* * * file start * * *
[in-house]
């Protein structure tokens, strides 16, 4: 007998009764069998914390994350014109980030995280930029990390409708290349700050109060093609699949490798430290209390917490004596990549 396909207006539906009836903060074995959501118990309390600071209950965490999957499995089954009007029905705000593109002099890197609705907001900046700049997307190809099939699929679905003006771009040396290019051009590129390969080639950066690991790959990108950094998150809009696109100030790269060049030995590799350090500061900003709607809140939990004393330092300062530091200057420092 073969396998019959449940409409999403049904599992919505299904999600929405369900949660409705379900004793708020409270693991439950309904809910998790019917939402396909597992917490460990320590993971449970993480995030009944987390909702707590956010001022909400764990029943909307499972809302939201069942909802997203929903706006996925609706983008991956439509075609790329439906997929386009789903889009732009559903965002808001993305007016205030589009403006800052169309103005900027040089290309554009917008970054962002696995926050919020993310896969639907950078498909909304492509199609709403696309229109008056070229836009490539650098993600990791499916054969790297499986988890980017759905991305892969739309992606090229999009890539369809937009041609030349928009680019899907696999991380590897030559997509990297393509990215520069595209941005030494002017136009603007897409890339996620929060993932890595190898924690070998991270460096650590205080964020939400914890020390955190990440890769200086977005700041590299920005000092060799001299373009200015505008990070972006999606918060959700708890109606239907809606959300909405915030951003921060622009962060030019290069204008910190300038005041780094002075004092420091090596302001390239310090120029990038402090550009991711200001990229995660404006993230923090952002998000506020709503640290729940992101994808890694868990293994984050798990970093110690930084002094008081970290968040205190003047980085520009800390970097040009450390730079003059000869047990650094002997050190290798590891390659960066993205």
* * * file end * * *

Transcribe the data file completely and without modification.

[in-house]
């Protein structure tokens, strides 16, 4: 007998009764069998914390994350014109980030995280930029990390409708290349700050109060093609699949490798430290209390917490004596990549 396909207006539906009836903060074995959501118990309390600071209950965490999957499995089954009007029905705000593109002099890197609705907001900046700049997307190809099939699929679905003006771009040396290019051009590129390969080639950066690991790959990108950094998150809009696109100030790269060049030995590799350090500061900003709607809140939990004393330092300062530091200057420092 073969396998019959449940409409999403049904599992919505299904999600929405369900949660409705379900004793708020409270693991439950309904809910998790019917939402396909597992917490460990320590993971449970993480995030009944987390909702707590956010001022909400764990029943909307499972809302939201069942909802997203929903706006996925609706983008991956439509075609790329439906997929386009789903889009732009559903965002808001993305007016205030589009403006800052169309103005900027040089290309554009917008970054962002696995926050919020993310896969639907950078498909909304492509199609709403696309229109008056070229836009490539650098993600990791499916054969790297499986988890980017759905991305892969739309992606090229999009890539369809937009041609030349928009680019899907696999991380590897030559997509990297393509990215520069595209941005030494002017136009603007897409890339996620929060993932890595190898924690070998991270460096650590205080964020939400914890020390955190990440890769200086977005700041590299920005000092060799001299373009200015505008990070972006999606918060959700708890109606239907809606959300909405915030951003921060622009962060030019290069204008910190300038005041780094002075004092420091090596302001390239310090120029990038402090550009991711200001990229995660404006993230923090952002998000506020709503640290729940992101994808890694868990293994984050798990970093110690930084002094008081970290968040205190003047980085520009800390970097040009450390730079003059000869047990650094002997050190290798590891390659960066993205």